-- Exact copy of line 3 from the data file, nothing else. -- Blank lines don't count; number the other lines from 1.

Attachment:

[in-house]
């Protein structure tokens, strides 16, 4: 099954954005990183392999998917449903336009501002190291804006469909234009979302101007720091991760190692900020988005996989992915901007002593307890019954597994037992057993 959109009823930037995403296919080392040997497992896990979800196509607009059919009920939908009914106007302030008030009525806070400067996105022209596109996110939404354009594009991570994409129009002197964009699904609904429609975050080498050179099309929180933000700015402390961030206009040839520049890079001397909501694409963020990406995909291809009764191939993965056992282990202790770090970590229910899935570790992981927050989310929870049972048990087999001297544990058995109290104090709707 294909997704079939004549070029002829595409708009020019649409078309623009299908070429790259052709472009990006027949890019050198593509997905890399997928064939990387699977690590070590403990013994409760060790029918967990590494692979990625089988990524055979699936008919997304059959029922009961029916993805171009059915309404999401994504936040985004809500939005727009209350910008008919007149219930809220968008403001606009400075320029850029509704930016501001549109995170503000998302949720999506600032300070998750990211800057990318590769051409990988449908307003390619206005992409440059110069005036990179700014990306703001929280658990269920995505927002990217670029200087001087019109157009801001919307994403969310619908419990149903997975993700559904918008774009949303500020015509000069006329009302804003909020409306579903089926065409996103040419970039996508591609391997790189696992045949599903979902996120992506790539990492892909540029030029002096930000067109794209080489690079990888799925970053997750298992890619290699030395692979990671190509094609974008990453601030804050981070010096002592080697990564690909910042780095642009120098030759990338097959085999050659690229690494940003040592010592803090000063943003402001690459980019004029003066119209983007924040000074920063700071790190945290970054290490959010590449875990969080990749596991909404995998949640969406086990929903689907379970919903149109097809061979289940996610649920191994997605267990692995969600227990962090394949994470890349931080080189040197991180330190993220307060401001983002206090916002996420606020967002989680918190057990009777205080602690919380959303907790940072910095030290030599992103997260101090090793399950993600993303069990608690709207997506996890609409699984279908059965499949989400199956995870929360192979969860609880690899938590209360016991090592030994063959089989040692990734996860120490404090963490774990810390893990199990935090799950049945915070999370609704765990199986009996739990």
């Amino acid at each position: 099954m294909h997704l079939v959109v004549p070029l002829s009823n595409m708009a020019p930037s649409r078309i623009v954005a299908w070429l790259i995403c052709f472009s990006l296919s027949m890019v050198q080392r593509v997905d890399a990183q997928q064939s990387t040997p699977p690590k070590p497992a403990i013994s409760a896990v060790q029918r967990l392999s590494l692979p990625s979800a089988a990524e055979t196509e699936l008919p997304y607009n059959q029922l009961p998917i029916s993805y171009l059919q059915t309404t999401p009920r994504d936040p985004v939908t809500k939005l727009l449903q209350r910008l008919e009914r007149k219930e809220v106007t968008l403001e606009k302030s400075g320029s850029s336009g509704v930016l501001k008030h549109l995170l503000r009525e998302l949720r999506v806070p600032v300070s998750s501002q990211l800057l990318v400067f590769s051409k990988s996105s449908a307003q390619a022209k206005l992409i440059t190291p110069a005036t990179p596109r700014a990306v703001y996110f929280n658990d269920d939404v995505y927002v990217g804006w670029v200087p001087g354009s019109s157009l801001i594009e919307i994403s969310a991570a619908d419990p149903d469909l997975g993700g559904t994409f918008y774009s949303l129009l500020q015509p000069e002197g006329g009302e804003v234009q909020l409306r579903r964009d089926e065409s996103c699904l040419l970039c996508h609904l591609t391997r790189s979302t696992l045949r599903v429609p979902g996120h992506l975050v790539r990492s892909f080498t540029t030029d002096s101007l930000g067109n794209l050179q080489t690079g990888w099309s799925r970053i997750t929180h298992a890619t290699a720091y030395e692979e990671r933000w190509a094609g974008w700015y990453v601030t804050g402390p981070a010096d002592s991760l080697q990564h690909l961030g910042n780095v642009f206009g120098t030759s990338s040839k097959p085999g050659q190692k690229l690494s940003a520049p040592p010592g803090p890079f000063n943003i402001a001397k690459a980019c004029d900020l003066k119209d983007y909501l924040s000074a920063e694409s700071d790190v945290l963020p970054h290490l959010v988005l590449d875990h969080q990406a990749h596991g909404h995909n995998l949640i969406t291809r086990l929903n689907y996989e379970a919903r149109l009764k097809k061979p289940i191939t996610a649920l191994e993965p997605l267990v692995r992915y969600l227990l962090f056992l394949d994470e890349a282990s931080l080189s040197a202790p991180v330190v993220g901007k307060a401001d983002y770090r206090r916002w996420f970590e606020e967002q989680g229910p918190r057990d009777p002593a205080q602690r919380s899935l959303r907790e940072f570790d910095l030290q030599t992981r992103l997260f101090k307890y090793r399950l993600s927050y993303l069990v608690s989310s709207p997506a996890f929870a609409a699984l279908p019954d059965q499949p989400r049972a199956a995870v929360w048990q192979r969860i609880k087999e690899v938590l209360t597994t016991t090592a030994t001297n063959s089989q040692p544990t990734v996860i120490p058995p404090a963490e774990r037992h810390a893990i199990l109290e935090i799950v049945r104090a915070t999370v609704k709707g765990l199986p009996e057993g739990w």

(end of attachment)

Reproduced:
């Amino acid at each position: 099954m294909h997704l079939v959109v004549p070029l002829s009823n595409m708009a020019p930037s649409r078309i623009v954005a299908w070429l790259i995403c052709f472009s990006l296919s027949m890019v050198q080392r593509v997905d890399a990183q997928q064939s990387t040997p699977p690590k070590p497992a403990i013994s409760a896990v060790q029918r967990l392999s590494l692979p990625s979800a089988a990524e055979t196509e699936l008919p997304y607009n059959q029922l009961p998917i029916s993805y171009l059919q059915t309404t999401p009920r994504d936040p985004v939908t809500k939005l727009l449903q209350r910008l008919e009914r007149k219930e809220v106007t968008l403001e606009k302030s400075g320029s850029s336009g509704v930016l501001k008030h549109l995170l503000r009525e998302l949720r999506v806070p600032v300070s998750s501002q990211l800057l990318v400067f590769s051409k990988s996105s449908a307003q390619a022209k206005l992409i440059t190291p110069a005036t990179p596109r700014a990306v703001y996110f929280n658990d269920d939404v995505y927002v990217g804006w670029v200087p001087g354009s019109s157009l801001i594009e919307i994403s969310a991570a619908d419990p149903d469909l997975g993700g559904t994409f918008y774009s949303l129009l500020q015509p000069e002197g006329g009302e804003v234009q909020l409306r579903r964009d089926e065409s996103c699904l040419l970039c996508h609904l591609t391997r790189s979302t696992l045949r599903v429609p979902g996120h992506l975050v790539r990492s892909f080498t540029t030029d002096s101007l930000g067109n794209l050179q080489t690079g990888w099309s799925r970053i997750t929180h298992a890619t290699a720091y030395e692979e990671r933000w190509a094609g974008w700015y990453v601030t804050g402390p981070a010096d002592s991760l080697q990564h690909l961030g910042n780095v642009f206009g120098t030759s990338s040839k097959p085999g050659q190692k690229l690494s940003a520049p040592p010592g803090p890079f000063n943003i402001a001397k690459a980019c004029d900020l003066k119209d983007y909501l924040s000074a920063e694409s700071d790190v945290l963020p970054h290490l959010v988005l590449d875990h969080q990406a990749h596991g909404h995909n995998l949640i969406t291809r086990l929903n689907y996989e379970a919903r149109l009764k097809k061979p289940i191939t996610a649920l191994e993965p997605l267990v692995r992915y969600l227990l962090f056992l394949d994470e890349a282990s931080l080189s040197a202790p991180v330190v993220g901007k307060a401001d983002y770090r206090r916002w996420f970590e606020e967002q989680g229910p918190r057990d009777p002593a205080q602690r919380s899935l959303r907790e940072f570790d910095l030290q030599t992981r992103l997260f101090k307890y090793r399950l993600s927050y993303l069990v608690s989310s709207p997506a996890f929870a609409a699984l279908p019954d059965q499949p989400r049972a199956a995870v929360w048990q192979r969860i609880k087999e690899v938590l209360t597994t016991t090592a030994t001297n063959s089989q040692p544990t990734v996860i120490p058995p404090a963490e774990r037992h810390a893990i199990l109290e935090i799950v049945r104090a915070t999370v609704k709707g765990l199986p009996e057993g739990w």